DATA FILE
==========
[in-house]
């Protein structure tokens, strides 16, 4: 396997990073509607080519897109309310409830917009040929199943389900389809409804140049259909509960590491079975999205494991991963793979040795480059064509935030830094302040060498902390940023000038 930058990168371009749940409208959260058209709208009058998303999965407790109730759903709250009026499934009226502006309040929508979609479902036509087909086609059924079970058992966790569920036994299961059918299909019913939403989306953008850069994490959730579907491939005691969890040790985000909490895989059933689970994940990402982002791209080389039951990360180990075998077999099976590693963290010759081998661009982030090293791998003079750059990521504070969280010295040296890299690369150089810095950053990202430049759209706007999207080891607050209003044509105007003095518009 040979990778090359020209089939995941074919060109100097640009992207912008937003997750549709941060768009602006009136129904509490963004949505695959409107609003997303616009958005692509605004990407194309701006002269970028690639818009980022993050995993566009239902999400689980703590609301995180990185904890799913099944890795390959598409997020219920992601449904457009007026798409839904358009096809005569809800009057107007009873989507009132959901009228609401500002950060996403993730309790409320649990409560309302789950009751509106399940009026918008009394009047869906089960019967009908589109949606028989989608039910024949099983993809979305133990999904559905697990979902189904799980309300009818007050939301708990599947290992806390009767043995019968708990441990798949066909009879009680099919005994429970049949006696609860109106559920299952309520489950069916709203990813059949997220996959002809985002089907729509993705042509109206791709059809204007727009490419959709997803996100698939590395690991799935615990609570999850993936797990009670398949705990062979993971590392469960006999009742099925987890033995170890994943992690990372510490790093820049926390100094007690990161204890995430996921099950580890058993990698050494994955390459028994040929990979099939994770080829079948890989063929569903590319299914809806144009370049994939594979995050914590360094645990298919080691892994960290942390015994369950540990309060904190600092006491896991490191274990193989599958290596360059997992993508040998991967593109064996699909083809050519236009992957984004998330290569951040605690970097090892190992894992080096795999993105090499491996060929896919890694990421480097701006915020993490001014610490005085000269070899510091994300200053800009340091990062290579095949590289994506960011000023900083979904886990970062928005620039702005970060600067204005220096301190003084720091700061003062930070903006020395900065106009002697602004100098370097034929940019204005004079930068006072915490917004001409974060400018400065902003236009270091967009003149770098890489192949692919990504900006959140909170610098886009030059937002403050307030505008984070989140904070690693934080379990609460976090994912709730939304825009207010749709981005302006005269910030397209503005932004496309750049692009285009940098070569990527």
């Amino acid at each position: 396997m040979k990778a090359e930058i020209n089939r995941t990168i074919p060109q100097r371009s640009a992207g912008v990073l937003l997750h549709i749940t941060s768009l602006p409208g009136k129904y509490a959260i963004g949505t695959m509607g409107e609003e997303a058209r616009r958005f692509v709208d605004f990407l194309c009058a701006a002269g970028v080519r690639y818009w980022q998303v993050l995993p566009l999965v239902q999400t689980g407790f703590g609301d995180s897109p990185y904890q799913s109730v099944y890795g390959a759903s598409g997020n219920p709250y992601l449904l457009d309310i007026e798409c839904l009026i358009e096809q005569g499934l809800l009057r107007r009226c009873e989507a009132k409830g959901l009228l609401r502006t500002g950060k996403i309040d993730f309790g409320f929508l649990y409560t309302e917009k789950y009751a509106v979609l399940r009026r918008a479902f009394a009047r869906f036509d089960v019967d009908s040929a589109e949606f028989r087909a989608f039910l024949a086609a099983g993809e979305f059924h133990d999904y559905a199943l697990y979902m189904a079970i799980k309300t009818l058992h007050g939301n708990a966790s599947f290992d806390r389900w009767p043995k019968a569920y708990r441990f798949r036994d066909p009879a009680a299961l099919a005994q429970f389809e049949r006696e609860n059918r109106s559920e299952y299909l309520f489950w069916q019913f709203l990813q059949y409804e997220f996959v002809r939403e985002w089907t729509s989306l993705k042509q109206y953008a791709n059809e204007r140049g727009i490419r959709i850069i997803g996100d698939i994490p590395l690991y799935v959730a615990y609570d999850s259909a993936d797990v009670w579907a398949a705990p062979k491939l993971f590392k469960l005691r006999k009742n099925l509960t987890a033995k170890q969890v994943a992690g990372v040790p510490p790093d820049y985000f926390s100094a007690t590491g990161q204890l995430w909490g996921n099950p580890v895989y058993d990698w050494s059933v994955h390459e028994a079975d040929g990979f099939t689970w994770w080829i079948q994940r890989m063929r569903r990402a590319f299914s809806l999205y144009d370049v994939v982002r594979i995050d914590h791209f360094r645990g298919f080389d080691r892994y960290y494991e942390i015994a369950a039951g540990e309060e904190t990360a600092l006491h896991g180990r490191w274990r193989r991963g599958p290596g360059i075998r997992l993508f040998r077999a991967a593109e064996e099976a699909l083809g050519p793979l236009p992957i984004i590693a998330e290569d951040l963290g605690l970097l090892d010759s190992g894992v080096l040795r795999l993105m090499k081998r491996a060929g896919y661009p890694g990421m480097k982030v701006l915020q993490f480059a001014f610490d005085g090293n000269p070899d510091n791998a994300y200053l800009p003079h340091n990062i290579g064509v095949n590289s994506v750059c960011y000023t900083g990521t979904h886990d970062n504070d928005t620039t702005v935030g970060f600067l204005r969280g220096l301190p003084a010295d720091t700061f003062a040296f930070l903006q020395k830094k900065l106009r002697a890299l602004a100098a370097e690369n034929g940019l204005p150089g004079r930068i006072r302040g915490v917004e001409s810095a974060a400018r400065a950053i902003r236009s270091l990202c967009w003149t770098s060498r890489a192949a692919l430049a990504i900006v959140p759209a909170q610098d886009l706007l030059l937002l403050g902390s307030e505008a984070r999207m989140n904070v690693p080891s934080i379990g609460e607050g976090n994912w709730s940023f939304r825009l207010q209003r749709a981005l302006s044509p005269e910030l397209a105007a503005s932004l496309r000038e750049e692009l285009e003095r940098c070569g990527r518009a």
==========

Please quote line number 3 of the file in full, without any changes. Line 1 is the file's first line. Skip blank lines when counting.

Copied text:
């Amino acid at each position: 396997m040979k990778a090359e930058i020209n089939r995941t990168i074919p060109q100097r371009s640009a992207g912008v990073l937003l997750h549709i749940t941060s768009l602006p409208g009136k129904y509490a959260i963004g949505t695959m509607g409107e609003e997303a058209r616009r958005f692509v709208d605004f990407l194309c009058a701006a002269g970028v080519r690639y818009w980022q998303v993050l995993p566009l999965v239902q999400t689980g407790f703590g609301d995180s897109p990185y904890q799913s109730v099944y890795g390959a759903s598409g997020n219920p709250y992601l449904l457009d309310i007026e798409c839904l009026i358009e096809q005569g499934l809800l009057r107007r009226c009873e989507a009132k409830g959901l009228l609401r502006t500002g950060k996403i309040d993730f309790g409320f929508l649990y409560t309302e917009k789950y009751a509106v979609l399940r009026r918008a479902f009394a009047r869906f036509d089960v019967d009908s040929a589109e949606f028989r087909a989608f039910l024949a086609a099983g993809e979305f059924h133990d999904y559905a199943l697990y979902m189904a079970i799980k309300t009818l058992h007050g939301n708990a966790s599947f290992d806390r389900w009767p043995k019968a569920y708990r441990f798949r036994d066909p009879a009680a299961l099919a005994q429970f389809e049949r006696e609860n059918r109106s559920e299952y299909l309520f489950w069916q019913f709203l990813q059949y409804e997220f996959v002809r939403e985002w089907t729509s989306l993705k042509q109206y953008a791709n059809e204007r140049g727009i490419r959709i850069i997803g996100d698939i994490p590395l690991y799935v959730a615990y609570d999850s259909a993936d797990v009670w579907a398949a705990p062979k491939l993971f590392k469960l005691r006999k009742n099925l509960t987890a033995k170890q969890v994943a992690g990372v040790p510490p790093d820049y985000f926390s100094a007690t590491g990161q204890l995430w909490g996921n099950p580890v895989y058993d990698w050494s059933v994955h390459e028994a079975d040929g990979f099939t689970w994770w080829i079948q994940r890989m063929r569903r990402a590319f299914s809806l999205y144009d370049v994939v982002r594979i995050d914590h791209f360094r645990g298919f080389d080691r892994y960290y494991e942390i015994a369950a039951g540990e309060e904190t990360a600092l006491h896991g180990r490191w274990r193989r991963g599958p290596g360059i075998r997992l993508f040998r077999a991967a593109e064996e099976a699909l083809g050519p793979l236009p992957i984004i590693a998330e290569d951040l963290g605690l970097l090892d010759s190992g894992v080096l040795r795999l993105m090499k081998r491996a060929g896919y661009p890694g990421m480097k982030v701006l915020q993490f480059a001014f610490d005085g090293n000269p070899d510091n791998a994300y200053l800009p003079h340091n990062i290579g064509v095949n590289s994506v750059c960011y000023t900083g990521t979904h886990d970062n504070d928005t620039t702005v935030g970060f600067l204005r969280g220096l301190p003084a010295d720091t700061f003062a040296f930070l903006q020395k830094k900065l106009r002697a890299l602004a100098a370097e690369n034929g940019l204005p150089g004079r930068i006072r302040g915490v917004e001409s810095a974060a400018r400065a950053i902003r236009s270091l990202c967009w003149t770098s060498r890489a192949a692919l430049a990504i900006v959140p759209a909170q610098d886009l706007l030059l937002l403050g902390s307030e505008a984070r999207m989140n904070v690693p080891s934080i379990g609460e607050g976090n994912w709730s940023f939304r825009l207010q209003r749709a981005l302006s044509p005269e910030l397209a105007a503005s932004l496309r000038e750049e692009l285009e003095r940098c070569g990527r518009a």